European pension funds shrug off risk of asset bubble
The risk of an asset bubble bursting and stalling European economic recovery has been shrugged off by pension funds, despite concerns remaining about the impact of quantitative easing (QE) and the lack of structural reforms.
Asked in IPE’s latest Focus Group if the European recovery would be sustainable over the medium-term, 20% of pension funds said they were either certain of very confident, while a further half of respondents said they were quite confident.
None of the 21 respondents, representing funds with nearly €275bn in assets, felt the recovery was unsustainable, but one did say it remained concerned about the foundation of growth in future.
The funds also rejected the idea that a European asset price bubble could derail growth, despite the search for yield driving up prices in markets including real estate and infrastructure.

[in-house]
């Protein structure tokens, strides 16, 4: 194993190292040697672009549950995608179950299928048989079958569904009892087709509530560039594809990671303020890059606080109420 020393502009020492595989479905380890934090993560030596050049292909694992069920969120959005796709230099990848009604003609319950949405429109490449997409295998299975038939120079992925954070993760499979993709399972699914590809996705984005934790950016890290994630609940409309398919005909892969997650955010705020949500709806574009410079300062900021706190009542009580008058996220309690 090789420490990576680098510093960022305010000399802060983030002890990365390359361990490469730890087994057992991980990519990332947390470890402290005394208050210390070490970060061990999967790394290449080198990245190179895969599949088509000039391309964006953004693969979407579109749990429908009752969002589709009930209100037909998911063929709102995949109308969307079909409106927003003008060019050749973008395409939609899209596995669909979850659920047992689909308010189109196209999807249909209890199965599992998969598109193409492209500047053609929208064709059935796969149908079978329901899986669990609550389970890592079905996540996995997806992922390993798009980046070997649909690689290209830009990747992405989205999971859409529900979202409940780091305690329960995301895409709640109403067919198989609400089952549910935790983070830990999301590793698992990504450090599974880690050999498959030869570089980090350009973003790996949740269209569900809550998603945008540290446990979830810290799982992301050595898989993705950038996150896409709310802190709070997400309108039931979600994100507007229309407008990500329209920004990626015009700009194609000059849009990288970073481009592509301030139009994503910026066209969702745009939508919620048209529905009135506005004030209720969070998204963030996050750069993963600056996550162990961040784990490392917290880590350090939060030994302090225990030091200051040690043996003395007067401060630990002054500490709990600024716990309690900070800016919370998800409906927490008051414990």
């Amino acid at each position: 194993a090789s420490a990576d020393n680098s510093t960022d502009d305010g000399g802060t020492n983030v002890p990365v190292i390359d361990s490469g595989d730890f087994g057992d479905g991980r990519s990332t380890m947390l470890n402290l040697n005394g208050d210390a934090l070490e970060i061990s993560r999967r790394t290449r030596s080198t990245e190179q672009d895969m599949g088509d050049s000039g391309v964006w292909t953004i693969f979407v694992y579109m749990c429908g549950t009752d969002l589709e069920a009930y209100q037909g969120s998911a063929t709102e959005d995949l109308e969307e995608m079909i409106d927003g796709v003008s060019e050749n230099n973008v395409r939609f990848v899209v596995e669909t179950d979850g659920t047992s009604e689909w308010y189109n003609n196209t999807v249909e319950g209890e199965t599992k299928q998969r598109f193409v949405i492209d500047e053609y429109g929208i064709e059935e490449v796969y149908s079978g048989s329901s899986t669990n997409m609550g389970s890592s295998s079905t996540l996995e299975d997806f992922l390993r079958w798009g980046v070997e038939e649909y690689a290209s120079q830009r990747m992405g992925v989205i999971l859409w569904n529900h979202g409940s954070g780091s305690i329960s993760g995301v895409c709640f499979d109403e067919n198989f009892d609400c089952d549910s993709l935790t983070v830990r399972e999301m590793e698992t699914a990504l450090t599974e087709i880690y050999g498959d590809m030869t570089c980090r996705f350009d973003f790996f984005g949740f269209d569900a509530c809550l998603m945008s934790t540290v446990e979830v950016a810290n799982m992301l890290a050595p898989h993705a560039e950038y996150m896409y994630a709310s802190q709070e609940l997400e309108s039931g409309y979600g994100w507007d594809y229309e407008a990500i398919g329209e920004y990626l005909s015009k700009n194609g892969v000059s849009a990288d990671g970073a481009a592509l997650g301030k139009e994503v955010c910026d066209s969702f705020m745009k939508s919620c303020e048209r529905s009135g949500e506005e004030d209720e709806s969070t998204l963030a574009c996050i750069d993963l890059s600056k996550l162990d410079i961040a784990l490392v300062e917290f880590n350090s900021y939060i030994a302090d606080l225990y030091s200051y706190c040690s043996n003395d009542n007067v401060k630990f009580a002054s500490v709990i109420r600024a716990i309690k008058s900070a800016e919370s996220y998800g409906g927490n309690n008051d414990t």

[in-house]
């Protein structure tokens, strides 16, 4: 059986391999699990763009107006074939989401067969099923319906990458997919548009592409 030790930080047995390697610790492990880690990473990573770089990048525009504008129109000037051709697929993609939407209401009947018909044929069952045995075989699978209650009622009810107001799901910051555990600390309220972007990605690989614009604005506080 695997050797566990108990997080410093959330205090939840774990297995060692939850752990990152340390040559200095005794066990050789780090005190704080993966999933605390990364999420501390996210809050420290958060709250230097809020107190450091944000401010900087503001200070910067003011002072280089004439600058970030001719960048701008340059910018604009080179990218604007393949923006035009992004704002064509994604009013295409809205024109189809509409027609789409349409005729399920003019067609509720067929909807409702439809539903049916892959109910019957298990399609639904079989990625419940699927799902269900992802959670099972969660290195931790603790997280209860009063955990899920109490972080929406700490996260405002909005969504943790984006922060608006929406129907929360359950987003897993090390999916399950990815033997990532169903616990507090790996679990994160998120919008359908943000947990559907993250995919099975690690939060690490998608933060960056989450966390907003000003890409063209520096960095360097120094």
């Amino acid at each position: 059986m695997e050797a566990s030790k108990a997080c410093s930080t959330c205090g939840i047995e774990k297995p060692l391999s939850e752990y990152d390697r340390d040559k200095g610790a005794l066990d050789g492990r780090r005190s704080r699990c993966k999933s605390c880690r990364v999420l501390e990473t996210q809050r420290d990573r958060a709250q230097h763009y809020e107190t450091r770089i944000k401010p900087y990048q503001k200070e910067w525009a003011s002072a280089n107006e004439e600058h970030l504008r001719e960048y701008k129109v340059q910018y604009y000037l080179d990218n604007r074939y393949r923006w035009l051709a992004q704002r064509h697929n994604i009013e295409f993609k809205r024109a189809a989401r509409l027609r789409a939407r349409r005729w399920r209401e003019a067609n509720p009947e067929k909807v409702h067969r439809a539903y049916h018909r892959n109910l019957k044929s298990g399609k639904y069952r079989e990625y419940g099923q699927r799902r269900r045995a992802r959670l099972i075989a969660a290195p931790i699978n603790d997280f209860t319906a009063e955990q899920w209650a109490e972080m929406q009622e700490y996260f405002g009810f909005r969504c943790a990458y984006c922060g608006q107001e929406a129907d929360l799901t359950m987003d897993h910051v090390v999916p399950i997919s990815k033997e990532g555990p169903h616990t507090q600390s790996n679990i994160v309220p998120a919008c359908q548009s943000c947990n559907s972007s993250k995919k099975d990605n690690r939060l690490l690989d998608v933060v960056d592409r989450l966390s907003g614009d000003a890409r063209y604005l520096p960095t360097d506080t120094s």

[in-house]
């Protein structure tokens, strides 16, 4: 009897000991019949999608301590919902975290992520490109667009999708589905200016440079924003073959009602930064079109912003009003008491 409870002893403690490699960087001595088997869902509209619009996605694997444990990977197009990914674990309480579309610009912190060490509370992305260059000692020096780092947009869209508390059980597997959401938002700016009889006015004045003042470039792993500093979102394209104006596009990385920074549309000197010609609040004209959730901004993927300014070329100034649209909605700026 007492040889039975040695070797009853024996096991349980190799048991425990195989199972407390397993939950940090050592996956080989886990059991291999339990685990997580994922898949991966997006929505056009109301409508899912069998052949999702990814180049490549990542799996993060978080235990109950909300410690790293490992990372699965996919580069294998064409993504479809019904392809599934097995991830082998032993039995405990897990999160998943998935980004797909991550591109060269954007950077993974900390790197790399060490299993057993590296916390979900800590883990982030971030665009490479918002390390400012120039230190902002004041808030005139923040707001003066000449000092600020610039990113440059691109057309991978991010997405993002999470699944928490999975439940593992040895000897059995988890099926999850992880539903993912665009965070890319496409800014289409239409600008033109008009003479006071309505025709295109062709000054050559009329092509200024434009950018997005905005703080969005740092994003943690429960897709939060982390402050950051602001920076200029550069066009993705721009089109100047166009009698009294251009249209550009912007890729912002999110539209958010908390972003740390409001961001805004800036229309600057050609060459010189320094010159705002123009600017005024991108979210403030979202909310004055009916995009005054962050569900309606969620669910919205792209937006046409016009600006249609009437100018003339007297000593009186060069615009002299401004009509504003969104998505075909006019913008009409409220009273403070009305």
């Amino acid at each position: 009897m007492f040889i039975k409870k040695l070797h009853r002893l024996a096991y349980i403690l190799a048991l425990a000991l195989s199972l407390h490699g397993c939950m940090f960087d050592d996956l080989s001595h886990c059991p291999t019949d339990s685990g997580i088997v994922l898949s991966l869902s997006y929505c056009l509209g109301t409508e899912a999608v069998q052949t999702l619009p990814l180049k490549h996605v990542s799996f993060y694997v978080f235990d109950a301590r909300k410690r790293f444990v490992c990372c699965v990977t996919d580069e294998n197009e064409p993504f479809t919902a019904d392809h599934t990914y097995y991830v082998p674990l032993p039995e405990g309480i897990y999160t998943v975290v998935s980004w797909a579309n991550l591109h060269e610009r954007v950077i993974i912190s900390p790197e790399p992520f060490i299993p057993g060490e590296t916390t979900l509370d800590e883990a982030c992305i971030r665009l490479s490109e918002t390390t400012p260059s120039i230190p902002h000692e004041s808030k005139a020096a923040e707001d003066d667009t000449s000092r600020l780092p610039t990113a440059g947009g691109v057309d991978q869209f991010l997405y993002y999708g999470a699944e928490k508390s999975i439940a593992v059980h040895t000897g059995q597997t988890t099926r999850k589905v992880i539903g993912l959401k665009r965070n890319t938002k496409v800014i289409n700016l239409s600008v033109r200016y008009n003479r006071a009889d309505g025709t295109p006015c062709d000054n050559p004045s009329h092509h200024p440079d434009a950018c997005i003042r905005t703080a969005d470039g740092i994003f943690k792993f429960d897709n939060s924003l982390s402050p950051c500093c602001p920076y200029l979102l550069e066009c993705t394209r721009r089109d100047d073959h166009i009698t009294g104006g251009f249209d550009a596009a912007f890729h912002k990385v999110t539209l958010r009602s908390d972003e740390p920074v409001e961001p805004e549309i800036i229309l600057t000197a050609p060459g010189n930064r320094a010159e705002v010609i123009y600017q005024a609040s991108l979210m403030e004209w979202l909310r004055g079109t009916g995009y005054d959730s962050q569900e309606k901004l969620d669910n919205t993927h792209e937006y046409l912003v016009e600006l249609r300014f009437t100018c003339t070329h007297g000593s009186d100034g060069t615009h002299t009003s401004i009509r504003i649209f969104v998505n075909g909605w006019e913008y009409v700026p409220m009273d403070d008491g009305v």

Only 28% said they believed an asset bubble would burst, whereas the remainder of respondents argued it would not occur.
According to one Dutch fund, the risk of a bubble was elsewhere. “Such a bubble is more likely in the US, but not in Europe.”
However, concerns over Europe remained. One fund representative said growth faced too much uncertainty and cited lack of reform in “key” countries such as France, as well as Greece, as reason for worry.
A Spanish fund raised several more potential hurdles facing growth, such as the proceeds of QE not flowing into the real economy and the stimulus programme being launched by the European Central Bank at a time when rates were already low.
“Much needed structural reforms have hardly been made in Europe, and now with QE and lower oil prices there is even less pressure to enact them,” the Spanish respondent added.
Despite the concerns over lack of reform and the impact of stimulus, two-thirds of respondents said that increased business investment would drive growth over the next 18 months.
A similar percentage of respondents felt that monetary stimulus would also drive growth over the same period, while half of pension funds surveyed were neutral on whether growth would be driven by increased labour productivity.